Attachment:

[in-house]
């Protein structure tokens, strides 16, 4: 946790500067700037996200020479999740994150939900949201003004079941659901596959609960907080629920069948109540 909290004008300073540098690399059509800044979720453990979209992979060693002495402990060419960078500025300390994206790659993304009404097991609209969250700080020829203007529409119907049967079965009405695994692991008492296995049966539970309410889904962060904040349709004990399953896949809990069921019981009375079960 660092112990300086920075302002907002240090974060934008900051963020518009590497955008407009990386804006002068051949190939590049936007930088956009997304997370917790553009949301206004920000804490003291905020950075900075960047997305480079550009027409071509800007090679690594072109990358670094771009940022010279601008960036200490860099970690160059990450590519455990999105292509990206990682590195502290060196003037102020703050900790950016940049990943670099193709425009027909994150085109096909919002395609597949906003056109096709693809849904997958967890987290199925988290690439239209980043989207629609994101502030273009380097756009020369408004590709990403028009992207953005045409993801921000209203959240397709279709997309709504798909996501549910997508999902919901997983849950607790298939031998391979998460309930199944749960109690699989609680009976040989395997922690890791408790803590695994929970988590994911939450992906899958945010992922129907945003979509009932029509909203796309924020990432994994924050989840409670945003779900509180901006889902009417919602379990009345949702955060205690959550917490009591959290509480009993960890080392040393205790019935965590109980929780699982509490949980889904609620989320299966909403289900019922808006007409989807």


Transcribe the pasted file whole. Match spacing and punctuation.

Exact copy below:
[in-house]
């Protein structure tokens, strides 16, 4: 946790500067700037996200020479999740994150939900949201003004079941659901596959609960907080629920069948109540 909290004008300073540098690399059509800044979720453990979209992979060693002495402990060419960078500025300390994206790659993304009404097991609209969250700080020829203007529409119907049967079965009405695994692991008492296995049966539970309410889904962060904040349709004990399953896949809990069921019981009375079960 660092112990300086920075302002907002240090974060934008900051963020518009590497955008407009990386804006002068051949190939590049936007930088956009997304997370917790553009949301206004920000804490003291905020950075900075960047997305480079550009027409071509800007090679690594072109990358670094771009940022010279601008960036200490860099970690160059990450590519455990999105292509990206990682590195502290060196003037102020703050900790950016940049990943670099193709425009027909994150085109096909919002395609597949906003056109096709693809849904997958967890987290199925988290690439239209980043989207629609994101502030273009380097756009020369408004590709990403028009992207953005045409993801921000209203959240397709279709997309709504798909996501549910997508999902919901997983849950607790298939031998391979998460309930199944749960109690699989609680009976040989395997922690890791408790803590695994929970988590994911939450992906899958945010992922129907945003979509009932029509909203796309924020990432994994924050989840409670945003779900509180901006889902009417919602379990009345949702955060205690959550917490009591959290509480009993960890080392040393205790019935965590109980929780699982509490949980889904609620989320299966909403289900019922808006007409989807």